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'Level 4' self-driving transit cars in Japan won't require licensed passengers: expert panel

An automatic electric vehicle is seen in the town of Eiheiji, Fukui Prefecture. (Photo courtesy of the Ministry of Economy, Trade and Industry)

TOKYO -- Highly automated "Level 4" self-driving vehicles should be held responsible for following traffic rules and be operable without the need for a human with a driving license, according to recommendations from a report by a National Police Agency (NPA) expert panel dated April 1.

    The panel's report on traffic rules for transportation services in limited areas such as on buses and electric-powered carts with level 4 autonomous driving technology recommends that while conventional laws require drivers to follow traffic rules, the responsibility to follow the rules in automatic vehicles falls on the driving system.

    In autonomous driving, the system chooses the best operation from information collected by the vehicle's cameras and sensors detecting its surrounding. The technology is split into levels 0 to 5 reflecting how much control the system has over a vehicle. Levels 0 through 3 have already been implemented with rules set, including revisions to laws such as the Road Traffic Act. The Japanese government divides autonomous vehicles into three forms -- mobile services like public transportation, private cars, and logistics services -- and has set differing implementation goals for each type.

    In level 4 technology, vehicles have no driver, and the driving system controls everything including the accelerator and brake; there is no conventional "driver" as defined in the current Road Traffic Act.

    The report says general traffic rules, such as obeying speed limits and traffic signals, will apply to autonomous vehicles. But because of variations in developed technology and traffic environments, the report said there will be a "necessity to set rules flexibly" when it comes to traffic regulations such as giving way to emergency vehicles as well as obligations in the event of a traffic accident, such as reporting to the police or aiding injured persons. The report also did not clarify the primary responsible party for accidents or law violations.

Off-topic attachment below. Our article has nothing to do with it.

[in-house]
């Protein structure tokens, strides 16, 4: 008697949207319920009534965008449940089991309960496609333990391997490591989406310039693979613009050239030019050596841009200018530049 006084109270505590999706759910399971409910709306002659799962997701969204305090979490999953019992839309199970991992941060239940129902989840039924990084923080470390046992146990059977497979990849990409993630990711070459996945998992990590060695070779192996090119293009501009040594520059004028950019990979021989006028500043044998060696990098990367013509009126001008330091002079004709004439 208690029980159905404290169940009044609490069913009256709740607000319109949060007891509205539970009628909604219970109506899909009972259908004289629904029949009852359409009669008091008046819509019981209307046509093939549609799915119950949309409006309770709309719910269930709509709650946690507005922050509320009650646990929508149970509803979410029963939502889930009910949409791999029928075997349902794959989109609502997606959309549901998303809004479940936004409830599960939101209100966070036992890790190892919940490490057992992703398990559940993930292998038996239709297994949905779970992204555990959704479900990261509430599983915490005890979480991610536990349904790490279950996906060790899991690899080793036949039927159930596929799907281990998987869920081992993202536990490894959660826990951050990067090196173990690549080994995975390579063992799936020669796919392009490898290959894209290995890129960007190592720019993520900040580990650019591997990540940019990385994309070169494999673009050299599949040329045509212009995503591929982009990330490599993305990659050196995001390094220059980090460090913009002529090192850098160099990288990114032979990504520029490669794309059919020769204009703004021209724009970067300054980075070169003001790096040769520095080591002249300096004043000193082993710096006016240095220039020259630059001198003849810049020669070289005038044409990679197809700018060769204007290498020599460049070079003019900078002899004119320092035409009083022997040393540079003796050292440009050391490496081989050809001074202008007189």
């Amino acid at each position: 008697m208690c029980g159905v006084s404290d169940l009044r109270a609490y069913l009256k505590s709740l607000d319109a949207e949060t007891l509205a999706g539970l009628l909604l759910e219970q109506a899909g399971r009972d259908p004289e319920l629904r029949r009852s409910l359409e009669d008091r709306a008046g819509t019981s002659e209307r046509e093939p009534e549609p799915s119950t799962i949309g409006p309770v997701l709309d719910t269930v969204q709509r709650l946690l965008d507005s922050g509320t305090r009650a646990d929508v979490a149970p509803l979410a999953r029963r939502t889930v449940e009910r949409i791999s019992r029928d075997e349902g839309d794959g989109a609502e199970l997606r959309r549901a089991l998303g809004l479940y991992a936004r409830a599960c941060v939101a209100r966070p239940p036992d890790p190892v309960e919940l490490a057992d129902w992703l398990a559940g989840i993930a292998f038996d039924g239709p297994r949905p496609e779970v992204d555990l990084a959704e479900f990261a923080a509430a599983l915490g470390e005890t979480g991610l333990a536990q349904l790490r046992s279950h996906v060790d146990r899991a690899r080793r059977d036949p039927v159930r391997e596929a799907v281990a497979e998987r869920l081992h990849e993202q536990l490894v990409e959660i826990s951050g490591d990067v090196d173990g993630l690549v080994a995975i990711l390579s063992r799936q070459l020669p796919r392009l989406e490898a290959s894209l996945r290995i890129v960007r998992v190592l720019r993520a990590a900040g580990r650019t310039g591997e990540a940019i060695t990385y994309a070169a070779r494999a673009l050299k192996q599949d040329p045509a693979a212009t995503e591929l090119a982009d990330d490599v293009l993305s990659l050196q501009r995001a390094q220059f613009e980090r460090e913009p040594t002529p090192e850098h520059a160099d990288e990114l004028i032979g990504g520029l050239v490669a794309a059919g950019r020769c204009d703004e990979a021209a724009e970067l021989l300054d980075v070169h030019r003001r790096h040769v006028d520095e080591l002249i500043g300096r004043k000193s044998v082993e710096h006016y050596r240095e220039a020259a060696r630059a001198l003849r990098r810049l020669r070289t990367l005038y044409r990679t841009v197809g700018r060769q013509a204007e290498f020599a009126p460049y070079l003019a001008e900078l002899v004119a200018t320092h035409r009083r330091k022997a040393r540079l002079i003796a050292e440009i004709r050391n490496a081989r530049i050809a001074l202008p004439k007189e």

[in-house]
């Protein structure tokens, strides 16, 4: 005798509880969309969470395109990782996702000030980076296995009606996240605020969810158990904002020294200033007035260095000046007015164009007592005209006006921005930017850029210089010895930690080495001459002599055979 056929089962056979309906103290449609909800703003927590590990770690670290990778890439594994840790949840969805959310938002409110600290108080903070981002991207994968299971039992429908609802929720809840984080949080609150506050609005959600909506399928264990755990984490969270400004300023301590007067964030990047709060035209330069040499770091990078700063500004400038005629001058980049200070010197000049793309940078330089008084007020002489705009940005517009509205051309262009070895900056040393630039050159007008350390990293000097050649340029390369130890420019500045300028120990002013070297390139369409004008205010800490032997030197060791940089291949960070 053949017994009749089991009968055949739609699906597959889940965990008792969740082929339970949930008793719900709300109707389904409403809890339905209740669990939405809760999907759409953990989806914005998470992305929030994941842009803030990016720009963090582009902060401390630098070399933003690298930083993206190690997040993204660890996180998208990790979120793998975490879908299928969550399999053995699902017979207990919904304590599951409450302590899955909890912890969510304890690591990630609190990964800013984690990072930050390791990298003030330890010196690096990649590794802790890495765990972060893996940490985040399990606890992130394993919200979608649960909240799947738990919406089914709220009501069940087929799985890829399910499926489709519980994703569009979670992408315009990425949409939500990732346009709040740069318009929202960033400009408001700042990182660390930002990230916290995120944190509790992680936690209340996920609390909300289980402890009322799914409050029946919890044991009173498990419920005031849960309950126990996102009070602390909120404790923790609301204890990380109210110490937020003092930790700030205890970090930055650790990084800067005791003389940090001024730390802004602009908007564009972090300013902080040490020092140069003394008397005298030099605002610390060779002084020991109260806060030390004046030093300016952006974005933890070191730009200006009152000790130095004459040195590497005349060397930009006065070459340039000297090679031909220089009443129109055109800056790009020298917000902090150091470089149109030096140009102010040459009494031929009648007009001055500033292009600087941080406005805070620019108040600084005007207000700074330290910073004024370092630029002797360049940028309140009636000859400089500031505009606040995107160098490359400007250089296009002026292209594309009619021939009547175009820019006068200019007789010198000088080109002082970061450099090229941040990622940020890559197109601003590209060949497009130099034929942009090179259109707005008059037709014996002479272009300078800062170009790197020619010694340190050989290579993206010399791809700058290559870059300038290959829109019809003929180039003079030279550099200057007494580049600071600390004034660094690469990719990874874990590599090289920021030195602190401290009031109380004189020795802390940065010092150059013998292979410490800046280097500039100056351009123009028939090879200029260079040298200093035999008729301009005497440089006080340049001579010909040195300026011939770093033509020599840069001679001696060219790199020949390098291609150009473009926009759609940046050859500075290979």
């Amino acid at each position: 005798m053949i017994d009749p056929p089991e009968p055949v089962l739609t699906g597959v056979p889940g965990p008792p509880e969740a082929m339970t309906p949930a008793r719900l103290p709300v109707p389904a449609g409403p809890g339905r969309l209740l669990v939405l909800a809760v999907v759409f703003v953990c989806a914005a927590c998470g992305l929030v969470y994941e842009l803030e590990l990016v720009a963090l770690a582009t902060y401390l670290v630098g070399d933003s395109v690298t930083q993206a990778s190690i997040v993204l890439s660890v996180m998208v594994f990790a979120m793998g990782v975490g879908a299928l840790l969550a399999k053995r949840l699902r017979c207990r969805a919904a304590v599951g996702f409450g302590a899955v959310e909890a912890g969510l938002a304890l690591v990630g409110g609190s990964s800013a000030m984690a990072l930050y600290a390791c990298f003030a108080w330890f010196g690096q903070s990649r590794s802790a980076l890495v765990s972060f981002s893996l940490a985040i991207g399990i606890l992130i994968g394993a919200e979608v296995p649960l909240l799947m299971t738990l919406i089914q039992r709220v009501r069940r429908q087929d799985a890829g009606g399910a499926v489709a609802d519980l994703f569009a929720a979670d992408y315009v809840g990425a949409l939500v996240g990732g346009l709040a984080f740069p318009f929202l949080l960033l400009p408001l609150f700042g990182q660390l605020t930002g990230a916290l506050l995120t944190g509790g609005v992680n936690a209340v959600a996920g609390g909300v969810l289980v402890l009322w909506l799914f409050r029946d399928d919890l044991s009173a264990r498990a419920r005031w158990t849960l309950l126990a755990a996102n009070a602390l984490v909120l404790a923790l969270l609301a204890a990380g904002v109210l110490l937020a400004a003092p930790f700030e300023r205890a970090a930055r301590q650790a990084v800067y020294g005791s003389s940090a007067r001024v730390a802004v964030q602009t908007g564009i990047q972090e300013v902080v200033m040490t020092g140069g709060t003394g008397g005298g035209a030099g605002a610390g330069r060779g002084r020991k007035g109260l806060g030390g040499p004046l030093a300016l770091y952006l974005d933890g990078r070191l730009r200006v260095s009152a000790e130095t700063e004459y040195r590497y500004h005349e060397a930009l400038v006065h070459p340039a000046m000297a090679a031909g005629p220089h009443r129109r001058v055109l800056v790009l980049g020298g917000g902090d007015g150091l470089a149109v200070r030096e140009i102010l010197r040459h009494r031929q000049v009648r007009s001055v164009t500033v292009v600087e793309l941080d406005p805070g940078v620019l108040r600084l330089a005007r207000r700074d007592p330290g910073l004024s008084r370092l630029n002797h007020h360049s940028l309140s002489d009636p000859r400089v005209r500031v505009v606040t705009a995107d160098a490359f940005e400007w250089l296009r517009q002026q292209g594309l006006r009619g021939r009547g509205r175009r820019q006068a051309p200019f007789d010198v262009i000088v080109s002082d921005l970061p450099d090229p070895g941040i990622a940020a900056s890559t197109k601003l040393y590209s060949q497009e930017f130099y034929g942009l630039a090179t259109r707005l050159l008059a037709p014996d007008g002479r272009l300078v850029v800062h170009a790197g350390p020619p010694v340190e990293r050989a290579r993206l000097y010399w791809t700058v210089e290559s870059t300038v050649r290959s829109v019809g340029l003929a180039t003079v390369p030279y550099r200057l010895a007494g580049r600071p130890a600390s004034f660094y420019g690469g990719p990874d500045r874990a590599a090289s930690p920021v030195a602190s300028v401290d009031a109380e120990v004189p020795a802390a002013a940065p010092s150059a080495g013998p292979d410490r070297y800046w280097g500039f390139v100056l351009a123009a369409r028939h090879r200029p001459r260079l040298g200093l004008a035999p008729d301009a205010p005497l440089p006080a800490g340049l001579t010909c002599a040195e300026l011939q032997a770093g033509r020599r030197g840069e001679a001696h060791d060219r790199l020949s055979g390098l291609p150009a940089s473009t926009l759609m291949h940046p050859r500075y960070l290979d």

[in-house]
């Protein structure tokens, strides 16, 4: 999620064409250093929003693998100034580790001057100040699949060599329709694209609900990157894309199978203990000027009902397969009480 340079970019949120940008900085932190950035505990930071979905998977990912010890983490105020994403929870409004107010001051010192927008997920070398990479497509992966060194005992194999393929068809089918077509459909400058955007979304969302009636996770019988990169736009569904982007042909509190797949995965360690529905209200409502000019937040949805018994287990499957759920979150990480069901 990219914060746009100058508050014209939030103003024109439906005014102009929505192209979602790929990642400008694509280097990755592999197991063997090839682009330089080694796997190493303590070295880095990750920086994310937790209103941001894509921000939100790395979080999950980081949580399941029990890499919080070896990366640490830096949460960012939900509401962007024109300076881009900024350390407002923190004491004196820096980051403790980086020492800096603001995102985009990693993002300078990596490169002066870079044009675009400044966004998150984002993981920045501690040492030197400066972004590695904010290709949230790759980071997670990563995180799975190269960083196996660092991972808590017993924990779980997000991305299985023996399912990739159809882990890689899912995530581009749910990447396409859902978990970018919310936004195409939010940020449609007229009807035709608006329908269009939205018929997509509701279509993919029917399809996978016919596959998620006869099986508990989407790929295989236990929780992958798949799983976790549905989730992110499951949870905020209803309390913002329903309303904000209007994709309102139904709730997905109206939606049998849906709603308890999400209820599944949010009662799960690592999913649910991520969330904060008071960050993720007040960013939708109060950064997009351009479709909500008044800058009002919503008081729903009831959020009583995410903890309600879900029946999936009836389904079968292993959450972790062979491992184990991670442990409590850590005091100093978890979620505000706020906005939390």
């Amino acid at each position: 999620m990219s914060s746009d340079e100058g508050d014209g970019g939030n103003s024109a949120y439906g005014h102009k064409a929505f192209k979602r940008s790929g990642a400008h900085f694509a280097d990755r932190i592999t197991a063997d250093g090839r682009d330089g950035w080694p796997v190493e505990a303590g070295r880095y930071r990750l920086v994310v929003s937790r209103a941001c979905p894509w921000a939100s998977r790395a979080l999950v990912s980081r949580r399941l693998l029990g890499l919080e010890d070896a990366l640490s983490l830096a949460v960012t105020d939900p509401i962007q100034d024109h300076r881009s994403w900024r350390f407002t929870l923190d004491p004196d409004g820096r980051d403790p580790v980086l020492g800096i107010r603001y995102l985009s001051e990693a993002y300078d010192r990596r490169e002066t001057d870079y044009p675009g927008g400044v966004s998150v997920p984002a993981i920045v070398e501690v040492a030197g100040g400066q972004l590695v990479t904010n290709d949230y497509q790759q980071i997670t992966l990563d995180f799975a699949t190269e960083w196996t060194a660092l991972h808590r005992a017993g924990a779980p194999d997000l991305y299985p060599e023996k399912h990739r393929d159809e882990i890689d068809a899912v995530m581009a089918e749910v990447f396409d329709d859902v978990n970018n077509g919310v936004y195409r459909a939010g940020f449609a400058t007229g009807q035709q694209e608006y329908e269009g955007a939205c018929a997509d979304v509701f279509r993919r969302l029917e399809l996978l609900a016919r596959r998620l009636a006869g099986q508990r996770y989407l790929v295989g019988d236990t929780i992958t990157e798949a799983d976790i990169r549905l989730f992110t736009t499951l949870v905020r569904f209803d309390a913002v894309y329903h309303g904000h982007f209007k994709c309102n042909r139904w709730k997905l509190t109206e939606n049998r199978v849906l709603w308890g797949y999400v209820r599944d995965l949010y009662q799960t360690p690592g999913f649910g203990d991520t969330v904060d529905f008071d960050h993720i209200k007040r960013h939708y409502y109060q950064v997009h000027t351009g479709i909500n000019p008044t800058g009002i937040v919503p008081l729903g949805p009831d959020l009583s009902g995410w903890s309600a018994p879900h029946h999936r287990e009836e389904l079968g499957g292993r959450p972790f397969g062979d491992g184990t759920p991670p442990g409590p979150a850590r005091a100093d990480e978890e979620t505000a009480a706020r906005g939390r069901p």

Meanwhile, supervisors who remotely check multiple vehicles through monitors are expected to take on communications and status check roles in the level 4 service. The report outlines that supervisors must be trained according to requirements, such as knowledge about the system's capability. But it also says that supervisors do not need qualifications, such as driver's licenses, because the system will control the vehicles -- with the level 4 technology, no one involved in running vehicles will require a driver's license.

    In addition, the report emphasized the necessity for securing safety through advance evaluation of operators providing transportation services, such as bus companies. It also called for an administrative punishment framework to remove primary operators when a problem does occur, and also put forward legal obligations for operators not to use systems that don't meet standards.

    Traffic rules for mobile service, which are expected to be implemented earlier than the other two forms of self-driving, were subject to panel deliberations, but autonomous vehicles serving as private cars or in the logistics service were not discussed.

    Mobile service live trials with a view to practical use of level 4 technology are already underway. The central government aims to start the service in some areas around fiscal 2022, and aims to make it common nationwide by 2025. In accordance with the report, the NPA will conduct studies including on revisions to the Road Traffic Act.

    (Japanese original by Noritake Machida, City News Department)

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